President Donal Trump recently laid out a set of major immigration priorities that are overwhelmingly popular with the American electorate – including enhanced border security, robust interior enforcement, and reducing legal immigration levels while moving to a modern, merit-based system. These are all issues the president was elected on, and therefore should be priorities of the administration and Congress. These priorities seek to implement a long overdue lawful system of immigration – one where laws are enforced, rules are followed, and the needs of Americans citizens come first.
Unfortunately, the Republican congressional leadership seems headed toward passage of a Deferred Action for Childhood Arrivals (DACA) amnesty in exchange for token and ineffective immigration enforcement provisions. This would, in essence, reward illegal aliens who brought their minor children to the United States illegally, or teens who entered the country illegally on their own, without first ensuring that the enforcement framework is in place to prevent the conditions for future illegal immigration and continued mass chain migration.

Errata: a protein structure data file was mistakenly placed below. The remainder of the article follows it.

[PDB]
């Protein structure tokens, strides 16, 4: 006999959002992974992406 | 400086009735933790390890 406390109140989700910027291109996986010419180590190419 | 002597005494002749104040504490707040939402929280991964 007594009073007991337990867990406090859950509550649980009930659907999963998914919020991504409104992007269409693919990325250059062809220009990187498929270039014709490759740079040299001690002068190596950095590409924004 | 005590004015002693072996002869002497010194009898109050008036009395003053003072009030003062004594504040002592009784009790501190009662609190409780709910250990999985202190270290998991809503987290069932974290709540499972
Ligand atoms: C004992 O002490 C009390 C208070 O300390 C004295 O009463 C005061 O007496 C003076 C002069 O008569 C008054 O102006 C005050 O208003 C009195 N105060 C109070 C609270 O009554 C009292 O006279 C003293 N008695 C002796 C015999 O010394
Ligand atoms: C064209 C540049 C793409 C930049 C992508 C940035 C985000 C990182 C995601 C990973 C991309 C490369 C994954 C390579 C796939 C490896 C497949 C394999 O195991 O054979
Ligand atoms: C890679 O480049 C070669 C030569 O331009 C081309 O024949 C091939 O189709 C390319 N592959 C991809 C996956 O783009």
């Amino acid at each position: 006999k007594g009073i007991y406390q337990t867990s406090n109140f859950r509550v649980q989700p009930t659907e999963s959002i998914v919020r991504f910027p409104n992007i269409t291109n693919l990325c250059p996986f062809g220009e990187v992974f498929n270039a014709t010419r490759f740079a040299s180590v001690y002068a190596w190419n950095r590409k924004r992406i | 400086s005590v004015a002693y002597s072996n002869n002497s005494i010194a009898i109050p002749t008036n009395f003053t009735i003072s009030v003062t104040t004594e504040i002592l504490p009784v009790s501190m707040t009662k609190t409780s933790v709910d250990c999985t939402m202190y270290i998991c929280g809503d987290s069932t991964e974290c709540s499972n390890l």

Any immigration reform plan that isn’t grounded in the well-being of the nation’s citizens and undermines the rule of law is doomed to fail. That’s why it’s critical that prior to even the consideration of a DACA amnesty, Congress must first pass the reforms outlined in the Trump administration’s immigration principles. Congress needs to avoid making another mistake like the 1986 amnesty where the legalization happened immediately and the enforcement provisions were never put in place.
The Republicans who now control both houses of Congress and the White House have struggled for legislative success. It would be ironic if their only significant legislative ‘achievement’ this session is the passage of something they and the president ran against: A massive amnesty bill for illegal aliens that delivers nothing of significance for the people who elected them.
Dan Stein is the president of the Federation for American Immigration Reform.